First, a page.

The Developer’s Journey: LeanUX meets the Customer Lifecycle

Community Building On The Web

Community Building On The WebI love frameworks. I love discovering, developing, and sharing frameworks. As a designer, they help me do my job and improve my craft.

In the late 1990s, I designed Web communities for eBay, Mplayer, Rock Band,  The Sims, and Ultimate Online. Out of that experience, I developed a design framework to help teams understand the dynamics of community-building, leverage best practices, and avoid common mistakes. Although the examples are outdated, the design framework is timeless – and still in use.

Since then I’ve been digging deep into social gaming, health & wellness apps,  coop systems, and mobile-centric design – and refining my techniques along the way. I’ve now got a  concise, 5-step Player’s Journey Framework (PJF) for creating lasting  engagement (embedded below). I’ve had great success using this framework to solve tough design problems and help teams focus on delivering deep value to their customers.  It’s been particularly fruitful in the startup community, where I’ve worked with companies like Happify, Lumosity, Crowdstar,  Indiegogo and Zendrive to  amplify their  design efforts and create scaleable  social systems.

Today’s smartest startups test their ideas, UX & technology early and often with real users. To mesh smoothly with  Lean Startup practices, I’ve added another dimension to the PJF called  “The Developer’s Journey” – AKA how you refine and grow your MVP over time. This tells you WHERE to focus your efforts early-on, WHICH elements to flesh out and test first (and delay for later) and HOW to scale and expand on your initial success. Take a look at this matrix:


Along the top (X axis) are the key stages of the Player’s Journey:  Onboarding, Habit-Building, Mastery

Down the side  (Y axis) are the key stages of the Developer’s Journey:  MVP, Beta, Launch, Expansion.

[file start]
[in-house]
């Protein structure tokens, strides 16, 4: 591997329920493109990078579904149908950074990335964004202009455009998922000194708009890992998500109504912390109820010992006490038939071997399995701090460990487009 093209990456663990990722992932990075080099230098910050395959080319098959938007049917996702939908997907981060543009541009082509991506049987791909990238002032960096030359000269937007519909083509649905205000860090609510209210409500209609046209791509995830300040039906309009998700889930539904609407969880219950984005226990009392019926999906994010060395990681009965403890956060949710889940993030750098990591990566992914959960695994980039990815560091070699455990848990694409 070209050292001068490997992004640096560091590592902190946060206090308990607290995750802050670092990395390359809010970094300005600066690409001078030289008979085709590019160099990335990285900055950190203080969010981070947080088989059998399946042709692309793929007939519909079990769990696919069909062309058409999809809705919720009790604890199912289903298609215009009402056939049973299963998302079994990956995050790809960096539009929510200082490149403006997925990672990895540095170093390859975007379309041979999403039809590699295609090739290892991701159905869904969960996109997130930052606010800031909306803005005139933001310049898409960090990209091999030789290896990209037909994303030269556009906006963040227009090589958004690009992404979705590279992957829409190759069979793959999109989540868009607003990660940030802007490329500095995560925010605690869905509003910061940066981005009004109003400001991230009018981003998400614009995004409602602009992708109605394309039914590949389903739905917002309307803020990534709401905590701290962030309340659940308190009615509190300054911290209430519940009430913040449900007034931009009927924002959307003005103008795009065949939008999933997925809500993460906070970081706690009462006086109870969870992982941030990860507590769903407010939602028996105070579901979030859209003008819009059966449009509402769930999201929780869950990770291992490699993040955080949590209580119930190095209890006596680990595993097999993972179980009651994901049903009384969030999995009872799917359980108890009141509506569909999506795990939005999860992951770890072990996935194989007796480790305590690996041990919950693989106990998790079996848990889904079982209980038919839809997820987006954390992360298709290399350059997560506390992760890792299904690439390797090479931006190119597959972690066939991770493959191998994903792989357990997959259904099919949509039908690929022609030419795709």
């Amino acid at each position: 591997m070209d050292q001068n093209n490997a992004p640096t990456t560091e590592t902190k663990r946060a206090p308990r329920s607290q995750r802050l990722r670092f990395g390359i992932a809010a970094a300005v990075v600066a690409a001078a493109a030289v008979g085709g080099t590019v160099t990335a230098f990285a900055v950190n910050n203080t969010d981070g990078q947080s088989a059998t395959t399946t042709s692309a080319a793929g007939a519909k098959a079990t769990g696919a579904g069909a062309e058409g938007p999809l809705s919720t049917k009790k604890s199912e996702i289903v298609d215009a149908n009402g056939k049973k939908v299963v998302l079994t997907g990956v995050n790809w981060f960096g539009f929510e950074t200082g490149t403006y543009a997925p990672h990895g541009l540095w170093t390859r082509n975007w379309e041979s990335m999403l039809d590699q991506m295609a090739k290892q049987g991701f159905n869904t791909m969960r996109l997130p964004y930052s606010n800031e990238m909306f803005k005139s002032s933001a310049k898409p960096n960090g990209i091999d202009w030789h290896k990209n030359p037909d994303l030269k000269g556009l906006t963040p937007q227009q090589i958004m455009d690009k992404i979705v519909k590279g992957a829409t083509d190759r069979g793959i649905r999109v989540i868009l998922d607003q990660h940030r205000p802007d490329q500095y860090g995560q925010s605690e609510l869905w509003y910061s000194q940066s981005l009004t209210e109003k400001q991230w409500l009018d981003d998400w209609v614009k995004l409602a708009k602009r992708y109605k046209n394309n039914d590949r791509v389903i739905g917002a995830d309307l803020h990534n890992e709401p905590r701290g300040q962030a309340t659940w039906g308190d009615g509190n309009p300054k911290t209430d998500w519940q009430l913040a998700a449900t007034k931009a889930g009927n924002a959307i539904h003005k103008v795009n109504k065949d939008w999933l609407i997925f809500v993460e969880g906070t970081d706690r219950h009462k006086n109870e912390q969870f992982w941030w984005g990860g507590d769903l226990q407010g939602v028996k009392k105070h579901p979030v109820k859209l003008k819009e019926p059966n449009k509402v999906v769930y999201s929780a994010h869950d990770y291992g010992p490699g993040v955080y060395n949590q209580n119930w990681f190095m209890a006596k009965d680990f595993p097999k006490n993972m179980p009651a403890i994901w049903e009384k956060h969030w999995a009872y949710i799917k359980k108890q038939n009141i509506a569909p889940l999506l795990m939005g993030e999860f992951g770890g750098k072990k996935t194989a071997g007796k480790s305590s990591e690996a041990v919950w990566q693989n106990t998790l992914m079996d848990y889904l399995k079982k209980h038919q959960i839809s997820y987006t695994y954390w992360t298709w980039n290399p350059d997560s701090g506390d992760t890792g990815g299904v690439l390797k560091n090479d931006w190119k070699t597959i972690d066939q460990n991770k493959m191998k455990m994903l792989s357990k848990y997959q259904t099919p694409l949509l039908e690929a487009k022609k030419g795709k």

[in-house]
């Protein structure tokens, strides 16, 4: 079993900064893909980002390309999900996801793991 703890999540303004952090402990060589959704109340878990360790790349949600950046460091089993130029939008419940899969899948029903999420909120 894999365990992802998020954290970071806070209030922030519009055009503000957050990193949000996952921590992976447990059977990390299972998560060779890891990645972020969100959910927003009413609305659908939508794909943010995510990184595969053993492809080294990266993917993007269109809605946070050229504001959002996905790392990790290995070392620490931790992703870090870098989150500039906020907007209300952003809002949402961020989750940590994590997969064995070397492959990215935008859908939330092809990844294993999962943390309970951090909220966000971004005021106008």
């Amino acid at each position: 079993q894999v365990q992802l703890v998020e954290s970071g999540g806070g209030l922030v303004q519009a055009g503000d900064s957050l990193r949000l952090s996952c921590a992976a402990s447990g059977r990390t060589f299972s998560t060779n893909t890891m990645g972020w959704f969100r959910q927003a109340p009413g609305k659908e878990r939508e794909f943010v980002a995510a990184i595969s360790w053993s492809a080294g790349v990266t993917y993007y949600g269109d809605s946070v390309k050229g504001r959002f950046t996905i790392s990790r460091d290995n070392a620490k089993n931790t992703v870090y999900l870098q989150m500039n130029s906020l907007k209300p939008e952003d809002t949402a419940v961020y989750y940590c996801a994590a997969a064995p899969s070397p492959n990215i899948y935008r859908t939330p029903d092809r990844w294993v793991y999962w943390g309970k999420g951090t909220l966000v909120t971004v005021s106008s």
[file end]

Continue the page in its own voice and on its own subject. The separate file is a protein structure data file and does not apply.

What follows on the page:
As you’re bringing your product to life via Lean Startup practices, where do you put your focus?

1. Start by developing  your Habit Loop.

The purpose of your MVP is to test  your core assumptions and better understand  the needs, habits and desires of your core audience AKA micro-vertical.  Early-on, , focus on testing and tweaking your Habit Loop –  AKA  game loop, engagement loop, compulsion loop, core loop. Look for the “hook” that gets people coming back regularly – ideally, coming back daily.   For testing, find some early-adopter-types in your target demo who are comfortable using your product without smooth onboarding.

2. When you’re ready to scale into Beta, refine your Onboarding

Once you’ve identified a core Habit Loop, you’re in a good position to design an effective onboarding system – which will allow you to scale to a larger, less “insider” audience. As you build  and run your Beta (closed and/or open) you’ll want to develop, test and tweak your Onboarding mechanics as you continue to develop and refine your Habit Loop.

3. Plant the seeds for Mastery – then co-develop your systems with passionate players.

The role of Mastery is an oft-misunderstood piece of this puzzle. Mastery is tied up with learning, competence, and skill. What makes your system engaging to master? What skill is the player learning?  How is mastery communicated and celebrated? How does your system shape, constrain and enable social interaction?  Does the system encourage people to compare themselves to others? Does it enable battles and contests? Does it setup people to join forces in service of a greater cause?

If you’re building a game, skill and mastery are woven into  your development process. If  you aspire to build a game-like system, think early about what skill your players will be developing and mastering. Then ask yourself:  how can our most skilled and passionate players  contribute to the system – and the community? What enhanced role and powers could they earn?  earn?  It’s fine to put basic tracking systems likes Points, Likes, Faves or Votes in place to see what people do.  But when it comes to creating earned roles and powers for expert players, you’ll be most successful if you take your cues from the needs, habits and desires of your core enthusiasts – the people who take the time to master your system and long to go deeper. If you co-develop your Leadership systems with your early Enthusiasts, you’ll stand a much better chance of creating systems and powers that tap into the deeper needs and intrinsic motivations of your most passionate players.